UK farmers could face severe water shortage: climate change committee

10 Jul 2013


UK's farmers could face a severe water shortage putting a considerable extra strain on the nation's resources and make the UK increasingly dependent on imported crops, a government committee has warned.

Global warming would result in hotter, drier summers reducing the amount of rainfall available for plant irrigation, at a time when the increasingly parched soil required more water, according to a report by the Committee on Climate Change (CCC).

Farmers could be faced with a water shortfall of 115 billion litres a year, about half of the 240 billion litres they currently used, with the south and east of the country, where most crops were grown, likely to be hit particularly hard. The CCC warned, this could make it difficult – and more expensive – to grow water-intensive crops such as potatoes, carrots and fruit.

Also, with water supplies to households and businesses already under great pressure, farmers might not be able to rely on tap, or public, water to make up the shortfall, according to Lord Krebs, chairman of the CCC's adaptation sub-committee.

Farmers in the UK, get about half of the water they need from the tap, with the remainder coming from so-called abstraction – from rivers, lakes and groundwater.

The report said, without action, increasingly hot and dry summers might mean farmers would face shortfalls of 50 per cent of the water they currently used to grow crops. The report also warned that current farming practices might be letting the country's richest soils to be washed or blown away.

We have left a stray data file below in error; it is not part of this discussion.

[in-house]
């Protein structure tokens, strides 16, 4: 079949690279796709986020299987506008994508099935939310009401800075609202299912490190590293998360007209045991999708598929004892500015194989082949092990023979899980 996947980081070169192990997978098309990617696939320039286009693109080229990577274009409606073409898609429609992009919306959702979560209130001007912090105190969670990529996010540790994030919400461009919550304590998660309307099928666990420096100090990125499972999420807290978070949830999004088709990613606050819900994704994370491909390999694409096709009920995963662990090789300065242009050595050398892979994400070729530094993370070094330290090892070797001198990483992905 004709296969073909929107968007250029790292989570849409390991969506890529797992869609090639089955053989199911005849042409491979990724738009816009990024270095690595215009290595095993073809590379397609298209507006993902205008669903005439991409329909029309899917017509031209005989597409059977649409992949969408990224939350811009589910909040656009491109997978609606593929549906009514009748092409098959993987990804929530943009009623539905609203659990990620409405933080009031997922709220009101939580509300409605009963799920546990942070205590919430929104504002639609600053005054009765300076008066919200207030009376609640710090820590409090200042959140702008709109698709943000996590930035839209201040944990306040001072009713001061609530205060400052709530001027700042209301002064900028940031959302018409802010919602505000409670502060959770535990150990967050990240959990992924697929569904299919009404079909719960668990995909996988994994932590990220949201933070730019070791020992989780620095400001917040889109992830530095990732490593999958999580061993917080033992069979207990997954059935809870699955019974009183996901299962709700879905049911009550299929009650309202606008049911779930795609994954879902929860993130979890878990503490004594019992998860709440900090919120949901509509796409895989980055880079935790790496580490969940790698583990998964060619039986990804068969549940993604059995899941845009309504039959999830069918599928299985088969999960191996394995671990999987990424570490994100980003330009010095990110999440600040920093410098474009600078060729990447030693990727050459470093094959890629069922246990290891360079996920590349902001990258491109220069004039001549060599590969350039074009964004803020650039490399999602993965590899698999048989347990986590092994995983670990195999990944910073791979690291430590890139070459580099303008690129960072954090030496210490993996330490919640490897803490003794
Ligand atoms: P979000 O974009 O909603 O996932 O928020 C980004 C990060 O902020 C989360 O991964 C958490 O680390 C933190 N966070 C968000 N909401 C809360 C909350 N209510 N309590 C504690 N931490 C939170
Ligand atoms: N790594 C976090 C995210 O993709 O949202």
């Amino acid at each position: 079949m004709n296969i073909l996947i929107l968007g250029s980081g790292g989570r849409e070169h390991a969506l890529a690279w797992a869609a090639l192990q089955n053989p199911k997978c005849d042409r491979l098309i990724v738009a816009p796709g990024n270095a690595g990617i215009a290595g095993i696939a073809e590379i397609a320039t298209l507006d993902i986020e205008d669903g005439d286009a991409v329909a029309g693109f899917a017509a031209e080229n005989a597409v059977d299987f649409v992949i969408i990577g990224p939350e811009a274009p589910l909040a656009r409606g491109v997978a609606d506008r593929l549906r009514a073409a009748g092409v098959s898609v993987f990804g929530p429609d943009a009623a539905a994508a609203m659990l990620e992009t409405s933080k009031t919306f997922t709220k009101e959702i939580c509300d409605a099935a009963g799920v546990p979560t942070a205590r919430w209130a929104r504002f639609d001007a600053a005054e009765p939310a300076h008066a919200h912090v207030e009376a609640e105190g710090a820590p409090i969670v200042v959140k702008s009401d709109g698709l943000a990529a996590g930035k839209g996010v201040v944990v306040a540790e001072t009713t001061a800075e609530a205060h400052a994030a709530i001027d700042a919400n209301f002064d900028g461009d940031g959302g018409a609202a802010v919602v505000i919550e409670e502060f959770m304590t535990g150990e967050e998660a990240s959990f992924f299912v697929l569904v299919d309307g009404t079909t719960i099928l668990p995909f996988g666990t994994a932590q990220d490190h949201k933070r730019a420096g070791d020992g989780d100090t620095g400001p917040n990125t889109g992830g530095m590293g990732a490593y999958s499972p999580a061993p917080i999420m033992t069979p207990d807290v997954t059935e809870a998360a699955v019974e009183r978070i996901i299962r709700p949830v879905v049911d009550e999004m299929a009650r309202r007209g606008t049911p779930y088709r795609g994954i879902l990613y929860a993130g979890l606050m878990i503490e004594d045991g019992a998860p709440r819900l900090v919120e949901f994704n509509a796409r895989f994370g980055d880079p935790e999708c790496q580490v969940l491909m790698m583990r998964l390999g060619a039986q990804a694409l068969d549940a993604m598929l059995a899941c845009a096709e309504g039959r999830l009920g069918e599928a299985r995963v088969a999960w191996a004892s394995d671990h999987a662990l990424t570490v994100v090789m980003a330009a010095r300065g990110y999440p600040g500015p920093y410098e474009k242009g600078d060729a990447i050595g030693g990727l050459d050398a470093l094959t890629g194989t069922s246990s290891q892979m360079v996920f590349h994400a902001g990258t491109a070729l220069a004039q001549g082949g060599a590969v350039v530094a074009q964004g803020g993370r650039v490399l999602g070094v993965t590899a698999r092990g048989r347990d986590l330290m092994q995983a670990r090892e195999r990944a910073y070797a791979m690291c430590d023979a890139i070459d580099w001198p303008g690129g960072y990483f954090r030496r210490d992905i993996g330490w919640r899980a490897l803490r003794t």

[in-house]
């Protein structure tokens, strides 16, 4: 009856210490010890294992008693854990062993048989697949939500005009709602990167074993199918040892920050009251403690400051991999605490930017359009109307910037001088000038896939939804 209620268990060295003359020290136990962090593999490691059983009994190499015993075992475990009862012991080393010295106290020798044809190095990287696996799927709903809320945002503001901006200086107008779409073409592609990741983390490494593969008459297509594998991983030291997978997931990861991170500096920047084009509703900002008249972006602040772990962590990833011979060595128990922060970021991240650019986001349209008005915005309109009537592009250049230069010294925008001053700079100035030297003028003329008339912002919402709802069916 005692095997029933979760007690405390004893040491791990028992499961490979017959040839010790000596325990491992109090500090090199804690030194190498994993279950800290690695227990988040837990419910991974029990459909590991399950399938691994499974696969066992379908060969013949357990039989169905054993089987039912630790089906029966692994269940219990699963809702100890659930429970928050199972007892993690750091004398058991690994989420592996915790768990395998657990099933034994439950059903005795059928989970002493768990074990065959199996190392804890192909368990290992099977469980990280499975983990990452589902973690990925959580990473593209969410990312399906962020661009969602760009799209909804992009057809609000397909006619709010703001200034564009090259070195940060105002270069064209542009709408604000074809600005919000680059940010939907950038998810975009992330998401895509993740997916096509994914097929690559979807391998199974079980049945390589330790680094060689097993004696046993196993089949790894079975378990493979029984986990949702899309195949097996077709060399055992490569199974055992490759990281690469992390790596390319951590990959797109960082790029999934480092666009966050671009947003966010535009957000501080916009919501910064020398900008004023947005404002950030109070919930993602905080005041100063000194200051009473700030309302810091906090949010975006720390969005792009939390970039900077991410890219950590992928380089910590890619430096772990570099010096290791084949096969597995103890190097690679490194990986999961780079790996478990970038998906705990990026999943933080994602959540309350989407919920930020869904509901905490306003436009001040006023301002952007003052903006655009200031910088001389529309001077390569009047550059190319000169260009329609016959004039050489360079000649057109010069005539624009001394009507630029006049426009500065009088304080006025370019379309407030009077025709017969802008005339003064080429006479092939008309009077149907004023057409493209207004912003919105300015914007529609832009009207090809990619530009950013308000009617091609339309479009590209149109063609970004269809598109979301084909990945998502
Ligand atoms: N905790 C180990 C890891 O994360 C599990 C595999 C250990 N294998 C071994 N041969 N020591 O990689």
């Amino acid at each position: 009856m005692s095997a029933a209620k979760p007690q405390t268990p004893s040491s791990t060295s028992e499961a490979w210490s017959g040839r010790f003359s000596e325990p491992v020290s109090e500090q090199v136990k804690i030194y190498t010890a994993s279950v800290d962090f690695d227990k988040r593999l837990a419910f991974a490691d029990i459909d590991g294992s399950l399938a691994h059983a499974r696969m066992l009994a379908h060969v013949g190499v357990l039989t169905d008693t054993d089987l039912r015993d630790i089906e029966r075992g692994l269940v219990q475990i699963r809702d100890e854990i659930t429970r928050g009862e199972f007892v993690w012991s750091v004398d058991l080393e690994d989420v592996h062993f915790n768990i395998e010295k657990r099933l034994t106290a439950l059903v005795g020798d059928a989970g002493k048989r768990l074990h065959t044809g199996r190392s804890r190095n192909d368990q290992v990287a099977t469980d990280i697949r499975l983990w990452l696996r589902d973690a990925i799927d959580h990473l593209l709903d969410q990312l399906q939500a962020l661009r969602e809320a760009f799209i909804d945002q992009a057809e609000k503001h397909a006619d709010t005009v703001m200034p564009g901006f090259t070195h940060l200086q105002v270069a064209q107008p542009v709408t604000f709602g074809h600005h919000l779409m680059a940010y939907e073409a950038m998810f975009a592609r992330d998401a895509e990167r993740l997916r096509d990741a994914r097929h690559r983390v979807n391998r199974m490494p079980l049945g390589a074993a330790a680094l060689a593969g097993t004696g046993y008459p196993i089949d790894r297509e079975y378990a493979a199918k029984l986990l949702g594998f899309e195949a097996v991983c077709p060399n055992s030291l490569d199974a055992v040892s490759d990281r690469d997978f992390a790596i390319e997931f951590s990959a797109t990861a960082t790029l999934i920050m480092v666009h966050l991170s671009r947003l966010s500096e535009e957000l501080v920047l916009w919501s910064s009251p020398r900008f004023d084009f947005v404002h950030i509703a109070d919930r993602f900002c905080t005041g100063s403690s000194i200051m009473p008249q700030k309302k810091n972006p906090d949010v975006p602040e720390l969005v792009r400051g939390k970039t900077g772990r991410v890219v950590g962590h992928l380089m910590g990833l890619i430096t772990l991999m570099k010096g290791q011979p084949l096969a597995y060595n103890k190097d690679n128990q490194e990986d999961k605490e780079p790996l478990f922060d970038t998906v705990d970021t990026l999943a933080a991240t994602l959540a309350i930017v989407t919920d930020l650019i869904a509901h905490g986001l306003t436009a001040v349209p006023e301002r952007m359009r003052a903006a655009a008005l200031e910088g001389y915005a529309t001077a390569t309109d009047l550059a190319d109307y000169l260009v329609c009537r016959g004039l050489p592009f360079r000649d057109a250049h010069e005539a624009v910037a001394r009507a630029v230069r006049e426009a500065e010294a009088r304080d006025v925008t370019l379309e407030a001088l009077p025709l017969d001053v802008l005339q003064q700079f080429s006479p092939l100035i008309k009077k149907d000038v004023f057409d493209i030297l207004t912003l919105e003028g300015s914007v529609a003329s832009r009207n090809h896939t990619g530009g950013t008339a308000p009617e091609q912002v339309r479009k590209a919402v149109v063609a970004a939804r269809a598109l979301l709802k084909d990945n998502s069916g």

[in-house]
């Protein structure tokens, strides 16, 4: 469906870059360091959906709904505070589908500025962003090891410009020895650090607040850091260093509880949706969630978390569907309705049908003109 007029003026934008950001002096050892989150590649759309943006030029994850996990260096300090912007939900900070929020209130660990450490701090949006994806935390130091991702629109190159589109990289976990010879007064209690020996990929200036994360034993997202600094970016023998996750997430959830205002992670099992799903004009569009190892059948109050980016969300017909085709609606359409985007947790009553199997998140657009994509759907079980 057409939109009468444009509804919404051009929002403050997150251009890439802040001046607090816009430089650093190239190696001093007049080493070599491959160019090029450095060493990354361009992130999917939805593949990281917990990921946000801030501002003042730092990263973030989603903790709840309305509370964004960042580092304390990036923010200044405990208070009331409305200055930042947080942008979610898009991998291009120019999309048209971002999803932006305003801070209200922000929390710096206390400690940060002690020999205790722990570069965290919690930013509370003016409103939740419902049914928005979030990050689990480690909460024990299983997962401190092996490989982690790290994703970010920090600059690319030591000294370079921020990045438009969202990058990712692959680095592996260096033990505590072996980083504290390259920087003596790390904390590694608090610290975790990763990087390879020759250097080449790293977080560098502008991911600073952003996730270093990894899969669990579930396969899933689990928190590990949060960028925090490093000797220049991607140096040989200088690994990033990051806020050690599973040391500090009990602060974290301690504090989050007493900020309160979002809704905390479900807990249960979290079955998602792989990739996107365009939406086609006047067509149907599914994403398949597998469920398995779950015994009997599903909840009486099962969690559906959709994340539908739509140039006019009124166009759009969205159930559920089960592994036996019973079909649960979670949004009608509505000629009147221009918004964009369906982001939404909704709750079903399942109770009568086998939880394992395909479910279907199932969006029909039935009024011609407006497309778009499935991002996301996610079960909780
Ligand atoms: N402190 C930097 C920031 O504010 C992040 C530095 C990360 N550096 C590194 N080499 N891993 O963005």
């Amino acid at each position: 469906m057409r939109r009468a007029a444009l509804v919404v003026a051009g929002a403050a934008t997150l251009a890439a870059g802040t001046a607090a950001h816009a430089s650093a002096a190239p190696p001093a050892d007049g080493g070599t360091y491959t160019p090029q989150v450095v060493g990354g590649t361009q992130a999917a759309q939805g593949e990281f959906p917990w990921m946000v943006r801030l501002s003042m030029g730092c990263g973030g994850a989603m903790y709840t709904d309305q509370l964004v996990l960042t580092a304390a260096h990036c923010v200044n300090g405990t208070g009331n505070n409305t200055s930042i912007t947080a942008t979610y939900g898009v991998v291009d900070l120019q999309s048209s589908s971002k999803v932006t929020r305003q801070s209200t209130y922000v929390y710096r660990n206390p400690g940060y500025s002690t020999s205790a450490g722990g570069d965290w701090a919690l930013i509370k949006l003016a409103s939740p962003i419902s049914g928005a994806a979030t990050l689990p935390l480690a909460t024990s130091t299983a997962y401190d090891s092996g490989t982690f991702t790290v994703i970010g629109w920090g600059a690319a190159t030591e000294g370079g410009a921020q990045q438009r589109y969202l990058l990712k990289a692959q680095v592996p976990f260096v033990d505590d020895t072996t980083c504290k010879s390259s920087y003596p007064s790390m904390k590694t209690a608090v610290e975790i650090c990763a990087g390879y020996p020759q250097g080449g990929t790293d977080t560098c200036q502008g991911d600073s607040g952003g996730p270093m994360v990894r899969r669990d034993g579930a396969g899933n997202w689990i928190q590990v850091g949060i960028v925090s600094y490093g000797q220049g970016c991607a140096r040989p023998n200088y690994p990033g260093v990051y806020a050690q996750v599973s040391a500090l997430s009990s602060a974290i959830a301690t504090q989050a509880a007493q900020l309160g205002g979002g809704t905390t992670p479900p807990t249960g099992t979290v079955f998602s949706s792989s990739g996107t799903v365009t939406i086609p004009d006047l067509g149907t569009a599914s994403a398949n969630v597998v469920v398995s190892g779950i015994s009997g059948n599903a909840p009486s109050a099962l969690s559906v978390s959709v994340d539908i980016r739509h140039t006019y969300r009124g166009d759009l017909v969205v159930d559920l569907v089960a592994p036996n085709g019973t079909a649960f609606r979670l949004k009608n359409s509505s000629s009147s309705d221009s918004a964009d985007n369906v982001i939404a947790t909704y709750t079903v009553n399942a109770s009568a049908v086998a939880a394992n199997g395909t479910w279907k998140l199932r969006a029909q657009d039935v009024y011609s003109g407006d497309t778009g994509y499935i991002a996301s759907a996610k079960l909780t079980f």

According to Lord Krebs, if action was not initiated now there would be serious trouble. He added, the UK already relied on food imports to a significant extent. Imports constituted about 40 per cent of the food consumed in the UK.

However, despite recent gloomy summers and suggestions of more on the way, most climate scientists remained confident that summers in the medium term would become drier and hotter.

According to the findings of the CCC, a dry year in the 2020s could see an irrigation shortfall of 120 billion litres, half the current total used by farmers. Additionally, those areas most at risk of drought – the fields of east and southern England were currently the most productive.

To avoid this, farmers would need to build twice as many reservoirs on their land than existed now and also cut by 50 per cent the amount of water used per hectare.

Ensuring that the cost of water reflected how scarce it was, was also crucial, according to the report. Currently by way of example, the cheapest water by far was provided by Anglian water, despite that region being one of the driest in the country.

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